STEPHENVILLE (May 23, 2019) — Dr. Jesus Velasco, the Joe and Teresa Long Endowed Chair in Social Sciences at Tarleton State University, has embarked on a series of lectures in Europe.
He began Tuesday, May 21, with a presentation of “Migration and Security in the Trump Era: The Case of Mexico and Central America” and follows with today’s “The Relationship Between the Mexican Government and American Intellectuals in the 20th and 21st Centuries,” both at Stockholm University.
He remains in Sweden, at Uppsala University, for his address “Building a Straw Man: President Trump, the Media and the Immigration Crisis” on May 28 and the keynote address, “Are the US-Mexican Relations in Crisis? Andres Manuel Lopez Obrador, Donald Trump and the Future of US-Mexican Relations,” at the European Association of American Studies conference.
In addition, Dr. Velasco will record a podcast on American politics and U.S.-Mexican relations June 5 while he’s in Sussex, England.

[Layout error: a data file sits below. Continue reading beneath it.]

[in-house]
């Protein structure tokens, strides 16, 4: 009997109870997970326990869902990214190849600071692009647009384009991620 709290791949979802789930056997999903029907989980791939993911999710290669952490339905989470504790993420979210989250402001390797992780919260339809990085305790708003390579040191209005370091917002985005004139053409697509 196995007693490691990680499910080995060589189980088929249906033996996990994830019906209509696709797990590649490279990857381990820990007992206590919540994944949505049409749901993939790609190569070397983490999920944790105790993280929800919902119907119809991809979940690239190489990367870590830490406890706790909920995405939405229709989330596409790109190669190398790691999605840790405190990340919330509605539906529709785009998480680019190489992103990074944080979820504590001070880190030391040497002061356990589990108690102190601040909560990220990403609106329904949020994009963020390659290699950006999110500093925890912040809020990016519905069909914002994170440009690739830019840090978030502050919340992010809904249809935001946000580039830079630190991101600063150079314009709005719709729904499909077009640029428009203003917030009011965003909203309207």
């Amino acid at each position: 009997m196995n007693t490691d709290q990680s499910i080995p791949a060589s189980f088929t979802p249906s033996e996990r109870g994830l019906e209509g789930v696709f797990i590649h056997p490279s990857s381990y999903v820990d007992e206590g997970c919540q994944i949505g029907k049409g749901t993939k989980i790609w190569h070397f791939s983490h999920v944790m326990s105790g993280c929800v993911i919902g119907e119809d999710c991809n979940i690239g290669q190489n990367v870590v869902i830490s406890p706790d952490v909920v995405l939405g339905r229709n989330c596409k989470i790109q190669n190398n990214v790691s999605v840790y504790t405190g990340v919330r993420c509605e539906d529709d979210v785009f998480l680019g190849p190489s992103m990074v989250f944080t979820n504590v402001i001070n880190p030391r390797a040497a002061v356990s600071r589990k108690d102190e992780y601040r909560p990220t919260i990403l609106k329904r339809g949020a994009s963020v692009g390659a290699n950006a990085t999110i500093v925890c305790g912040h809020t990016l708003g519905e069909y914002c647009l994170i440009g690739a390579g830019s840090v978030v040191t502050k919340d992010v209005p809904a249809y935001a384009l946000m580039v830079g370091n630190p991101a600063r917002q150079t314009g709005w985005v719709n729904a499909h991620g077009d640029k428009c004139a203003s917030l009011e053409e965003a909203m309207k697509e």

After graduating from the University of Texas at Austin with a Ph.D. in political science, Velasco worked for several years at the Center for Research and Teaching in Economics (CIDE) in Mexico City. He was chairman of CIDE’s Division of International Studies from 1998 to 2001.
Velasco was a public policy scholar at the Woodrow Wilson International Center in Washington, D.C., in 2004 and a visiting scholar at the Weatherhead Center for International Affairs and the David Rockefeller Center for Latin American Studies, both at Harvard University.
In addition to his 2010 book, Neoconservatives in the U.S. Foreign Policy under Ronald Reagan and George W. Bush: Voices Behind the Throne, Velasco is co-author of Bridging the Border: Transforming Mexico-U.S. Relations.
His book American Presidential Elections in Comparative Perspective: The World is Watching, will be published in July.
He has published several articles in specialized journals in Mexico, the U.S. and Canada. Currently, he is working on an edited volume on foreign views of the 2016 American presidential election and a book on the relationship between the Mexican government and American transnational intellectuals from 1920 to 2006.